On a different note, I am again part of a Mega-Event to help an author showcase her work. There will be a blog-fest and lots of other fun things happening from mid-April to mid-May, but ahead of time there are some neat opportunities for some free gifts.

Download a FREE copy of the Artella eBook, Artella Mae's NEW Altered Ancestors!, a 58-page eBook overflowing with ideas and techniques for using vintage photos in your artwork. Download your copy here!

Friday, March 23, 2012

Need Directions? Just ask a Farmer

The other day I was in the local donut shop - yes, sometimes I do treat myself to something decadent and delightful - and as I ate my old-fashioned cake donut, I listened to two farmers talking about meeting up to go hunting. This is roughly how the conversation went:

"How 'bout meeting at the old Franklin place?"

"Where's that?"

"Well, go out 11 to the Greenwood road. You know the one I mean?"

"Yeah. The one that goes to the Greenwood church."

"Okay. Turn left then go a couple of miles, then turn left where you see that big old oak tree on Lloyd's place. Another half mile and there is that old barn that burned last summer. You'll see it on the right where the road takes a Y. Follow the curve to the right and go another two miles 'til you see the windmill on the left. That marks the beginning of the Franklin place."

"Is that before or after the railroad tracks and the dairy barn?"

"After. The dairy barn belongs to old man Foster."

"I thought that was the one. Just didn't know it came so close to Franklin's place."

"It's not that close to where you want to turn. The drive back to that hunting cabin is almost another mile down the road. You'll pass a historical marker, then the turn into the drive is right there."

Listening to these two men I thought, "Who need electronic gadgets when you have farmer GPS systems?"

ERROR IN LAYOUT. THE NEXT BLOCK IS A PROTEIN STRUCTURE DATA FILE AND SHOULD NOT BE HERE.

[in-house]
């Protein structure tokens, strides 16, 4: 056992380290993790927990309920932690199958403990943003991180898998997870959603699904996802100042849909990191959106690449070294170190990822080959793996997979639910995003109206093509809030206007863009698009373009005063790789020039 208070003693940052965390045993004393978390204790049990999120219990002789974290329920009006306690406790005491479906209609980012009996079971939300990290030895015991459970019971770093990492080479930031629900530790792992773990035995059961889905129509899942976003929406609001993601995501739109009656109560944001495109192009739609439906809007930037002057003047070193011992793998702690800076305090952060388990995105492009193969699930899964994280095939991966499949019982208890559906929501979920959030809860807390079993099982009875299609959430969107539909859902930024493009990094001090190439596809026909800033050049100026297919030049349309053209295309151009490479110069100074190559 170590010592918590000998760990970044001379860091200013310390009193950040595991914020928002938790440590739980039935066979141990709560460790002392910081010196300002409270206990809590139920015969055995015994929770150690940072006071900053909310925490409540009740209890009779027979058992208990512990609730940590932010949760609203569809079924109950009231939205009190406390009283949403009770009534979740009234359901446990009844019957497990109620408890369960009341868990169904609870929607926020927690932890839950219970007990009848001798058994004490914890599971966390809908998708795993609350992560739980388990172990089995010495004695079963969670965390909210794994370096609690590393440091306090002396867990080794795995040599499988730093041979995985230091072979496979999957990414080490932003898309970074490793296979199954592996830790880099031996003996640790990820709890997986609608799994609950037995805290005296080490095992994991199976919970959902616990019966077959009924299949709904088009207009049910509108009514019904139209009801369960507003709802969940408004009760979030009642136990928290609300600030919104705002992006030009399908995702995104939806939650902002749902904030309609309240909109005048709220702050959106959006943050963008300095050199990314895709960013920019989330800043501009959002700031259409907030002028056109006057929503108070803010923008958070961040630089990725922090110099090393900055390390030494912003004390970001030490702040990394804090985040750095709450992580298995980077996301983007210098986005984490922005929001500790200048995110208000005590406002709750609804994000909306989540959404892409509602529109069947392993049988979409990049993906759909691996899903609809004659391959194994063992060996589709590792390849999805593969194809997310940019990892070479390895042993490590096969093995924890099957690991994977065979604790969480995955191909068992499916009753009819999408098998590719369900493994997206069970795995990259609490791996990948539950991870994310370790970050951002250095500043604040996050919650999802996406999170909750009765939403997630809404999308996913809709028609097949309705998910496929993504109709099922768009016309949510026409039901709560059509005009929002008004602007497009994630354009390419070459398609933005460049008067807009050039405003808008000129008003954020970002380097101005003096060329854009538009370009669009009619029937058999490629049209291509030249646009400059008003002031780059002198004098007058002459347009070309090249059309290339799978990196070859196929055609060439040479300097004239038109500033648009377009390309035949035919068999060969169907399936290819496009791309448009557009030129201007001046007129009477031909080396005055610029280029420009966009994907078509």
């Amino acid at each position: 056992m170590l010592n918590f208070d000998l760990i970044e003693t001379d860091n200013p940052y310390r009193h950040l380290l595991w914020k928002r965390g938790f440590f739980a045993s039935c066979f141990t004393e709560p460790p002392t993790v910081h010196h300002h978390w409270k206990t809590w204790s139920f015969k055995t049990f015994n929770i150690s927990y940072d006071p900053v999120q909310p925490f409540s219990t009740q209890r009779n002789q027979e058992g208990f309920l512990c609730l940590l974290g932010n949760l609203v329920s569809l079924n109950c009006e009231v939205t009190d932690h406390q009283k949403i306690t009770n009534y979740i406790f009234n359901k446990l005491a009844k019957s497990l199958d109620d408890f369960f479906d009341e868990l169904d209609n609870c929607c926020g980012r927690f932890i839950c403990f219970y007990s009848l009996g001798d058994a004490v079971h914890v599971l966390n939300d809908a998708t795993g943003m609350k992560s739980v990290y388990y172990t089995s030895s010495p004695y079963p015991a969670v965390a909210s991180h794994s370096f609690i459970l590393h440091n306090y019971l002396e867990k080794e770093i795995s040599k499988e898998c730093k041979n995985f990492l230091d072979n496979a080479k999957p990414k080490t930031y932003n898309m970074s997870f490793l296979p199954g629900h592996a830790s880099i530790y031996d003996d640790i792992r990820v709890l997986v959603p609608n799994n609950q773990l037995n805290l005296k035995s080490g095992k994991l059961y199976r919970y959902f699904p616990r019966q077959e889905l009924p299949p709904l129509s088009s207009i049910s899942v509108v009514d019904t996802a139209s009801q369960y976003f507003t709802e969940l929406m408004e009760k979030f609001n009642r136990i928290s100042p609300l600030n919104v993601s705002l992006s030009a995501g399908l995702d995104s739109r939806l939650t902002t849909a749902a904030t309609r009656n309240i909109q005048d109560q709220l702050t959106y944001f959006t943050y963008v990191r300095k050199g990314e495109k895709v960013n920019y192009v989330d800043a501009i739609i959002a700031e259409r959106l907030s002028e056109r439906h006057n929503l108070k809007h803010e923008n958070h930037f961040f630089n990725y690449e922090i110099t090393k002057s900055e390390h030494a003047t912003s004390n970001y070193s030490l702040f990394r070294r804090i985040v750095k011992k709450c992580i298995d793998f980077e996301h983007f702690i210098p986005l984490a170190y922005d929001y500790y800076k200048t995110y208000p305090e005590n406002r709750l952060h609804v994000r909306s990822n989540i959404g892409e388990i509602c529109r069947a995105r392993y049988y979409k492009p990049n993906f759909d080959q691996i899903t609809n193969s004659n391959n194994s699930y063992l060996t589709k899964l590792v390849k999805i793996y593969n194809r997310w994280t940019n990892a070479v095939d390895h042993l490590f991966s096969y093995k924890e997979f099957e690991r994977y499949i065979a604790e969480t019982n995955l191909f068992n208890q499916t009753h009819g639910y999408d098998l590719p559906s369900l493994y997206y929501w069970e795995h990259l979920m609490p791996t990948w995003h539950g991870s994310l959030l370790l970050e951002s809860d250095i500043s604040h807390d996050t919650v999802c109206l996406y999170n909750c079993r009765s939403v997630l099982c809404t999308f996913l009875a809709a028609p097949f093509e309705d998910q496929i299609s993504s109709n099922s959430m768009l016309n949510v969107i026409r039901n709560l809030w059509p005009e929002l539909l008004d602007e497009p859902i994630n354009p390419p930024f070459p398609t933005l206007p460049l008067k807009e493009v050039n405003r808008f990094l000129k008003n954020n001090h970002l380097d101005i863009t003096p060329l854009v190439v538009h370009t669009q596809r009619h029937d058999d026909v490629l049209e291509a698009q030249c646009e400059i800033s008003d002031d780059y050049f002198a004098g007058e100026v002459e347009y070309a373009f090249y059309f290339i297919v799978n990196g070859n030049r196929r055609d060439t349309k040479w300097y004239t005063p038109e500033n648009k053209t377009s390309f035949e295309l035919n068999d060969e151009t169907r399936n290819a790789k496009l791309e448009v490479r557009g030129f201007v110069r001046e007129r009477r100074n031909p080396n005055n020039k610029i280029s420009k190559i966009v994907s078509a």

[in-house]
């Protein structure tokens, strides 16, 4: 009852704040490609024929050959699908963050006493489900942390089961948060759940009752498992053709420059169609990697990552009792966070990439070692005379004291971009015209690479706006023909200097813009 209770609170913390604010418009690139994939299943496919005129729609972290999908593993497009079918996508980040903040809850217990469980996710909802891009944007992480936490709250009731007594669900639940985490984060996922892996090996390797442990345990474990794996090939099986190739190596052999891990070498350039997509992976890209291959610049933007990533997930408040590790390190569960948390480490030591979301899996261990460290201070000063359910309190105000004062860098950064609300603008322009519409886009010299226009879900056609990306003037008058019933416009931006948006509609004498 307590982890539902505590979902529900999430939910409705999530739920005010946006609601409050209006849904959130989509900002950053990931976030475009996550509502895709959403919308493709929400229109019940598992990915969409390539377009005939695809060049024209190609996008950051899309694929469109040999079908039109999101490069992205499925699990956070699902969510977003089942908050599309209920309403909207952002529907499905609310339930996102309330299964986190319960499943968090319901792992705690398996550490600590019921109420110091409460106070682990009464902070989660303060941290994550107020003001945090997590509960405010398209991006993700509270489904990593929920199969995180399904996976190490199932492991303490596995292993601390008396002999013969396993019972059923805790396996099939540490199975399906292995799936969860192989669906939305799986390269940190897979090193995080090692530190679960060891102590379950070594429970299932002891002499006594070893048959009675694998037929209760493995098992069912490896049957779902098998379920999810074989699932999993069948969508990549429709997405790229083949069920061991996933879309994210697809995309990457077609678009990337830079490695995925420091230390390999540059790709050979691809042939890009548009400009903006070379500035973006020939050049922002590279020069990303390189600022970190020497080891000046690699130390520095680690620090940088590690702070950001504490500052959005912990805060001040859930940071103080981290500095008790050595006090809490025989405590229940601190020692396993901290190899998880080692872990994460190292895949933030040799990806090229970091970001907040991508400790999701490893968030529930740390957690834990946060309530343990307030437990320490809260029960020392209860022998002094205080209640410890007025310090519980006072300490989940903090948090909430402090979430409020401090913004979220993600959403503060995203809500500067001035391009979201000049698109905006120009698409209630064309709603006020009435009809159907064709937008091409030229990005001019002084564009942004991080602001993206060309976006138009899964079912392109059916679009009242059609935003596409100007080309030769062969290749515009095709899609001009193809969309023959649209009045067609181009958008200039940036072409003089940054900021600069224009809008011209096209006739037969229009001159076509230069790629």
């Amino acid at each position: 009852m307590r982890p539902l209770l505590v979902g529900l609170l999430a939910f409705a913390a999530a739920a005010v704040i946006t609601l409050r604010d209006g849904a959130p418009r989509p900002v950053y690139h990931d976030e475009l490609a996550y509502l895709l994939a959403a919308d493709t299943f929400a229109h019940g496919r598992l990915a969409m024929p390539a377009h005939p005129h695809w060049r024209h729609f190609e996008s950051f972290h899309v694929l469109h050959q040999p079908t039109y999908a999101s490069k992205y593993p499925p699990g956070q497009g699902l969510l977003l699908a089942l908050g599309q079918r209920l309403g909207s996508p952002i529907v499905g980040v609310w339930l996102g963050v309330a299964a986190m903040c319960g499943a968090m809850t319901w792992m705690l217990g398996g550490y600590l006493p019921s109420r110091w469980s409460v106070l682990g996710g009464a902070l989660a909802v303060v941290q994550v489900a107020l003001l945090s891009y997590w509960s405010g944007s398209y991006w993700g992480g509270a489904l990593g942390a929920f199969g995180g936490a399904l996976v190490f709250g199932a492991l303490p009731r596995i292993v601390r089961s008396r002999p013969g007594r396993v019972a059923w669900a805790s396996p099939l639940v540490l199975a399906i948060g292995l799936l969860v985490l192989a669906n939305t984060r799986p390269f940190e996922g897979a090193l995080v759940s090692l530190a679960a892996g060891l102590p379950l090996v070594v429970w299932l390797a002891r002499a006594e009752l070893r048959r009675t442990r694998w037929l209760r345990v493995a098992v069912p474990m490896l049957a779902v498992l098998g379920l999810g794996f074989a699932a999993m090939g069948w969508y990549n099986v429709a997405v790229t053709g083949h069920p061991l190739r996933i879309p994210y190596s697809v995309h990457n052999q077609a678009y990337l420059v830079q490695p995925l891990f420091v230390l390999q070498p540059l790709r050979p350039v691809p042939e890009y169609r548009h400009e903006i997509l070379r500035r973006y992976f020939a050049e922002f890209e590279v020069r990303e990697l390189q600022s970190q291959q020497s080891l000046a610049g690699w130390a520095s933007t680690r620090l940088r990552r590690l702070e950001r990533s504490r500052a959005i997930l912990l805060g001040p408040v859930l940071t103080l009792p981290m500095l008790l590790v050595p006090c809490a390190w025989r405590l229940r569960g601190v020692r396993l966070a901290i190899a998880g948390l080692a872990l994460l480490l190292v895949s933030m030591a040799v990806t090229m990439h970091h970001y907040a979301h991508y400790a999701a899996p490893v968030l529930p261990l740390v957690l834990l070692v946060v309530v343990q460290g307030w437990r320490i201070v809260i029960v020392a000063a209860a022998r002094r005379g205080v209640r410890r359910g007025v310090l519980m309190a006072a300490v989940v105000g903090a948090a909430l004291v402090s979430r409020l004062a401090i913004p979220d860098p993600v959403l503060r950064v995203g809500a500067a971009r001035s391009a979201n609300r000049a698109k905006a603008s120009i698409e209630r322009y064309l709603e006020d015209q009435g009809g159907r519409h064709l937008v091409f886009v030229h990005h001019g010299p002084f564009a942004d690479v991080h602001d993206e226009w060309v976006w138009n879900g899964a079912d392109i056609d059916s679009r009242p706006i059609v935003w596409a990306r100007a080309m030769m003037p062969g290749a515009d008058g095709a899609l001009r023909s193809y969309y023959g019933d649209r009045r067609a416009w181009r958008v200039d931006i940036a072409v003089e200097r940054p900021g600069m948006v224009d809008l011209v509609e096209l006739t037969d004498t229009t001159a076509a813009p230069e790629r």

Wednesday, March 21, 2012

Catalogs Aren't Just For Buying Things

This week's Wednesday Guest is Slim Randles, cowboy sage and humorist. I am pleased to share his work here. His weekly column, Home Country, is read by over 2 million people. 

The garden catalogs start coming when the snow is too deep to even find dirt. But we don’t care.

This is a catalog time of year, a time for making plans and figuring out how to do something even better than we did last year. There in the fishing catalog is that new fly-tying vise. I know I’ll be able to tie flies faster and better with that, which will give me more time to cruise up and down Lewis Creek with the fly rod. Well … at least that’s the plan.

And the housewares catalog has all kinds of things in it to help us peel potatoes, boil things, slice things, and clean things. A few well-spent dollars on their 800 phone line and before you know it, our lives will be easier and our food tastier.

With the truck catalogs, we can get a little coffee maker that plugs right in to the cigarette lighter. Or we can get a little oven that plugs right in to the cigarette lighter, or a fan that plugs right in to the cigarette lighter. Let’s hope the car makers continue to make cigarette lighters even after cigarettes themselves disappear. We’d miss out on a lot of fun without that plug-in.

The mule needs his catalog, too. I’ll do the reading for him, and the ordering. But I think he’d appreciate one of those nice white fleece cinches. They seem so soft on an old mule’s belly. And a matching saddle pad would be good, too. He’s too old to rope on any more, but a guy can still appreciate comfort in semi-retirement.

The land catalogs are the most fun. In these, there are always lakes with wooded margins, begging for a little cabin. A small place where a guy can hole up and think literary thoughts and type quietly. Well, it’s a thought, anyway. And that’s what catalogs do, stimulate our thinking.